Updates to Energy Related Bills in the 2017-2018 California Legislative Session

Stoel Rives’ Energy Team has been monitoring and providing summaries of key energy-related bills introduced by California legislators since the beginning of the 2017-2018 Legislative Session. June 2, 2017 was the deadline by which the legislature was required to pass bills out of the house of origin.  Failing to meet that deadline does not automatically prevent a bill from proceeding through the legislative process; however, such failure will prevent the bill from being considered by the full legislature or the Governor during the first half of the Legislative Session.  Below is a summary of bills we have been following that have most recently changed.  We will continue to monitor and update these energy-related bills as the legislative session proceeds.

Assembly Bills

AB 79 (Levine, D): Electrical generation: hourly greenhouse gas emissions: electricity from unspecified sources.
STATUS: Ordered to Senate June 1, 2017.

  • Initially introduced as a bill to decrease the amount energy consumed from coal-fired generation resources, AB 79 was revamped to require, by January 1, 2019, the State Air Resources Board (CARB), in consultation with the Independent System Operator (ISO), to regularly update its methodology for the calculation of emissions of greenhouse gases associated with electricity from unspecified sources. The bill would require the CPUC and the CEC to incorporate the methodology into programs addressing the disclosure of the emissions of greenhouse gases and the procurement of electricity by entities under the respective jurisdiction of each.

AB 457 (Cunningham, R): Saline water conversion: Diablo Canyon Nuclear Plant.
STATUS: Ordered to Senate June 1, 2017.

  • AB 457 was introduced solely to enact legislation requiring a feasibility study of repurposing of local water produced by water desalinization facility at Diablo Canyon Nuclear Power Plant.
    • As amended, this bill now proposes to require the CPUC, as part of the commission’s regulatory actions related to the proposed decommissioning of the Diablo Canyon Nuclear Power Plant and consistent with the goal to mitigate negative impacts to ratepayers, to cause a study to be conducted on the feasibility of repurposing the water desalination facility at the Diablo Canyon nuclear power plant for purposes of desalinating water for local use.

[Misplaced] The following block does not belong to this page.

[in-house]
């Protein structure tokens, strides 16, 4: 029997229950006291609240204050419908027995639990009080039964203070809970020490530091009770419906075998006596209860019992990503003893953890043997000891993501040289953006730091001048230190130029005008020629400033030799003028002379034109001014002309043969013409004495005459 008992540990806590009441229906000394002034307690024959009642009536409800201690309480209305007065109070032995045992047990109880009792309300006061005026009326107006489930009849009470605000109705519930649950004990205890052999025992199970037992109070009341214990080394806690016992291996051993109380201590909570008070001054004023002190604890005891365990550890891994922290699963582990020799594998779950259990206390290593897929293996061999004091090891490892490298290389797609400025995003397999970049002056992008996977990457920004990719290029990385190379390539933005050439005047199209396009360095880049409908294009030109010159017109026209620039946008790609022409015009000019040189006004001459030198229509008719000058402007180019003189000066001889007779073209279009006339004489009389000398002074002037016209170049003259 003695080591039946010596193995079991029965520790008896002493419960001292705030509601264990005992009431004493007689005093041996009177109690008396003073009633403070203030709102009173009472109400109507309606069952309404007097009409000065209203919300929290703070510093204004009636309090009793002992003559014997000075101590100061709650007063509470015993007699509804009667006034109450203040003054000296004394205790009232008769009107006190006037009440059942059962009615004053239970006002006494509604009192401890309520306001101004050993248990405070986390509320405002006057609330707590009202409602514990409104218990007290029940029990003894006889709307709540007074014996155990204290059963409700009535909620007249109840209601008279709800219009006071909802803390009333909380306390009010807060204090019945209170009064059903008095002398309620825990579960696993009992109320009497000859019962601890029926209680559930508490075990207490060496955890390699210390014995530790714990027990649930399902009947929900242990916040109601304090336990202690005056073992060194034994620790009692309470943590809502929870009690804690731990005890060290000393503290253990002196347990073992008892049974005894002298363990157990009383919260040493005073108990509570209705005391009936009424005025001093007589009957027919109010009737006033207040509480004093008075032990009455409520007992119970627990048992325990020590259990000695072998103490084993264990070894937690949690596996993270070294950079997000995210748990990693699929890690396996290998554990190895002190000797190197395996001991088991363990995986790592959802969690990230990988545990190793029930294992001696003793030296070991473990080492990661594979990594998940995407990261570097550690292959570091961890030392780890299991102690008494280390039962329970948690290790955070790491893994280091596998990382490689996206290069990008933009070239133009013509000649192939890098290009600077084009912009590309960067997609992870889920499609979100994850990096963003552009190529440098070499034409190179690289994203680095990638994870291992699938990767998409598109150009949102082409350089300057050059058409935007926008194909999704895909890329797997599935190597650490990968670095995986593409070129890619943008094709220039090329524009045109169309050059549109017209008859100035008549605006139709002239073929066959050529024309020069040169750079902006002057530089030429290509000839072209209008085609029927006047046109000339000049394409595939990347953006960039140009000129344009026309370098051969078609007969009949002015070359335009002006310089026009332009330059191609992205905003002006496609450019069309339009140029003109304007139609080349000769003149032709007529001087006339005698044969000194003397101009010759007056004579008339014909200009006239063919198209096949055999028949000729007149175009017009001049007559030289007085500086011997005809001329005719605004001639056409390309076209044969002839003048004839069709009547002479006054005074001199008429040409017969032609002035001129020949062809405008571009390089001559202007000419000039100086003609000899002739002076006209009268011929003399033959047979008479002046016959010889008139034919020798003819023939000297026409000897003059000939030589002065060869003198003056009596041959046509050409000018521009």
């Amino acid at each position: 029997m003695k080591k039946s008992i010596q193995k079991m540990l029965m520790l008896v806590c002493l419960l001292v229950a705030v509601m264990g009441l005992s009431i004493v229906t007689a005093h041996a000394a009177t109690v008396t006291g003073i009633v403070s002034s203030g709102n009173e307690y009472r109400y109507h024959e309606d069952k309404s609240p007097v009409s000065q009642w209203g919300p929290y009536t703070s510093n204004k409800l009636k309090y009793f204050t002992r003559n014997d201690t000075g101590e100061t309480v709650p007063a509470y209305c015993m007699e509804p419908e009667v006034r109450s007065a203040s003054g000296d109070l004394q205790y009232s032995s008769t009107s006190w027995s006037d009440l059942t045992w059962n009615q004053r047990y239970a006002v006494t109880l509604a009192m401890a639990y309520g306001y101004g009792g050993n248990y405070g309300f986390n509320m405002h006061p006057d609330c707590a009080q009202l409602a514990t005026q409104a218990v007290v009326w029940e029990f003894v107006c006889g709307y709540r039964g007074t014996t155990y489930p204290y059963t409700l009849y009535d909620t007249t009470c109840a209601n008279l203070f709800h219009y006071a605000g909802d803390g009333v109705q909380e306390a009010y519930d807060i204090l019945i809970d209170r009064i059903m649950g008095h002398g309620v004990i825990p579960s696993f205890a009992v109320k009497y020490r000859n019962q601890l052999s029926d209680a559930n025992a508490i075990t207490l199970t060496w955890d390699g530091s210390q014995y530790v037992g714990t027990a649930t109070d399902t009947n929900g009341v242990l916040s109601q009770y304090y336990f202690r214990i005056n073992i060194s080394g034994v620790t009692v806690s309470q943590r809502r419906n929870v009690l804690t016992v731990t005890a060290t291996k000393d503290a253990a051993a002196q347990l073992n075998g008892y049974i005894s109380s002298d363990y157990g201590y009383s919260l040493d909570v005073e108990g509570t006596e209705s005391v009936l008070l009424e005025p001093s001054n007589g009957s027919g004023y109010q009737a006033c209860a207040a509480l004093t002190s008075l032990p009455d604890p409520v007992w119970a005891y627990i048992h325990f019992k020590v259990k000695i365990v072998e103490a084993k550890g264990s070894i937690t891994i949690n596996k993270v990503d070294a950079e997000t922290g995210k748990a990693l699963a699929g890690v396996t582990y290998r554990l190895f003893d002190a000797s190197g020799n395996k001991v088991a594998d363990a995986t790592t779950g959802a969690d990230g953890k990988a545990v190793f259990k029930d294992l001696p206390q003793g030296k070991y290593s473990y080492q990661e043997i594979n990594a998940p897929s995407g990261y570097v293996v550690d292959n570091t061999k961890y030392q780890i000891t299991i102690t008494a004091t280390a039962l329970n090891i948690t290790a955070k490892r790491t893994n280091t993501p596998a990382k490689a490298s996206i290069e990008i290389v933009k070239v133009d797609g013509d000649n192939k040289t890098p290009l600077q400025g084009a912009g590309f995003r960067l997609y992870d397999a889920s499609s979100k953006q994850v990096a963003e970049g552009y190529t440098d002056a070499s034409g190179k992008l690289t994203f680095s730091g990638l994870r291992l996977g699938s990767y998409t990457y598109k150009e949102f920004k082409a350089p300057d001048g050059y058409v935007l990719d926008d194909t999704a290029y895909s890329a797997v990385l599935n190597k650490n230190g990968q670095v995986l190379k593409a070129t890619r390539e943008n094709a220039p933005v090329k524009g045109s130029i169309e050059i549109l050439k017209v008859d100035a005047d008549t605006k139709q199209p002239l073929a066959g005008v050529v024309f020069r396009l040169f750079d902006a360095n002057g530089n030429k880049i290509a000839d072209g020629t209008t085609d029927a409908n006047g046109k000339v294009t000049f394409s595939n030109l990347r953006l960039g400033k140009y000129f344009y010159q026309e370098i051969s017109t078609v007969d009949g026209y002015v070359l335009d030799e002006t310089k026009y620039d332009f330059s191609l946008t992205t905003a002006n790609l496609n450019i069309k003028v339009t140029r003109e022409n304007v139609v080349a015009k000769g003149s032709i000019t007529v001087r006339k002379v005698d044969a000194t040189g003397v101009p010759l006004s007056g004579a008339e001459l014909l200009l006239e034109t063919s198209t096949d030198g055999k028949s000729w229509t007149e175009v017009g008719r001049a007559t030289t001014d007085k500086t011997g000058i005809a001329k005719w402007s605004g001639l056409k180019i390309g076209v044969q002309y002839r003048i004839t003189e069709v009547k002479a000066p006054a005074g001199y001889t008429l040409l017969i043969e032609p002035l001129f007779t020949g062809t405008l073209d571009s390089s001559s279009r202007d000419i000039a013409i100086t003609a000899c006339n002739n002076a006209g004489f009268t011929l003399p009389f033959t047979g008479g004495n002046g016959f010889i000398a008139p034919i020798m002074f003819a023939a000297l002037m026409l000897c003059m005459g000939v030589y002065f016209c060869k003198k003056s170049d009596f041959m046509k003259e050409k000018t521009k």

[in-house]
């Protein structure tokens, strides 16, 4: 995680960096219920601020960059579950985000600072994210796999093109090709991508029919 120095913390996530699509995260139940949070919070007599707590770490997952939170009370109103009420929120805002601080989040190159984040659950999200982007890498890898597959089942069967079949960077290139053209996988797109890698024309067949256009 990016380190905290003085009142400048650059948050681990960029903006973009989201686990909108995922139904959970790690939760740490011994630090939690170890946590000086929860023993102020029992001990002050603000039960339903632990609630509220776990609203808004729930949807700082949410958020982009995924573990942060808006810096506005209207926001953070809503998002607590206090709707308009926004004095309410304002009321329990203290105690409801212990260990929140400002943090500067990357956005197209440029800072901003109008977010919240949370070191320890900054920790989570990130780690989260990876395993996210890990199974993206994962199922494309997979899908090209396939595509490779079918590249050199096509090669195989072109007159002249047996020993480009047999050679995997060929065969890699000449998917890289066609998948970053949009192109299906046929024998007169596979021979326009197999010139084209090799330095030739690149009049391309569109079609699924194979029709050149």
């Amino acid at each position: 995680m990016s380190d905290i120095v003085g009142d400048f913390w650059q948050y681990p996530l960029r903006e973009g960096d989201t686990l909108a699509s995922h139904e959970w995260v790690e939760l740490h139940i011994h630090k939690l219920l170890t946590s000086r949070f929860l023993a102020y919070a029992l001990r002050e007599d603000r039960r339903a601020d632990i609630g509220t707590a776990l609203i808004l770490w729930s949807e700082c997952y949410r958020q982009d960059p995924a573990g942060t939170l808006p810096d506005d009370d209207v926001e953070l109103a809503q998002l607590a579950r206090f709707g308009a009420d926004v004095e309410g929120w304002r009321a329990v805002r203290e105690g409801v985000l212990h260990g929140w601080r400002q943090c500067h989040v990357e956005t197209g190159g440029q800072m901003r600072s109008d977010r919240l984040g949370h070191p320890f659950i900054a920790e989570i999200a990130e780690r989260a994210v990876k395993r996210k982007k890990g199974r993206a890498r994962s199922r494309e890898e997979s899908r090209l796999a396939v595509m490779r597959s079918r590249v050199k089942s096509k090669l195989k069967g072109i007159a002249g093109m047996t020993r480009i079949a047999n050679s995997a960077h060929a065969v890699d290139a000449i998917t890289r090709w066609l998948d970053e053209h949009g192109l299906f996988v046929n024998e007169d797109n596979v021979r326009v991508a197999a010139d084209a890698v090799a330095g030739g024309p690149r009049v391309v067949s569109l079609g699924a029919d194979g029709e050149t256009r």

AB 546 (Chiu, D): Land use: local ordinances: energy systems.
STATUS: Ordered to Senate June 1, 2017.

  • Existing law, the Planning and Zoning Law, among other things, requires the legislative body of each county and city to adopt a general plan for the physical development of the county or city and authorizes the adoption and administration of zoning laws, ordinances, rules, and regulations by counties and cities and requires a city, county, or city and county to approve an application for the installation of electric vehicle charging stations, as defined, through the issuance of specified permits unless the city or county makes specified written findings. Existing law further provides that the implementation of consistent statewide standards to achieve the timely and cost-effective installation of electric vehicle charging stations is a matter of statewide concern.
    • If passed, AB 546 would require on or before September 30, 2018, for a city, county, or city and county with a population of 200,000 or more residents, or January 31, 2019, for a city, county, or city and county with a population of less than 200,000 residents, require the city, county, or city and county to make all documentation and forms associated with the permitting of advanced energy storage available on a publicly accessible Internet Web site.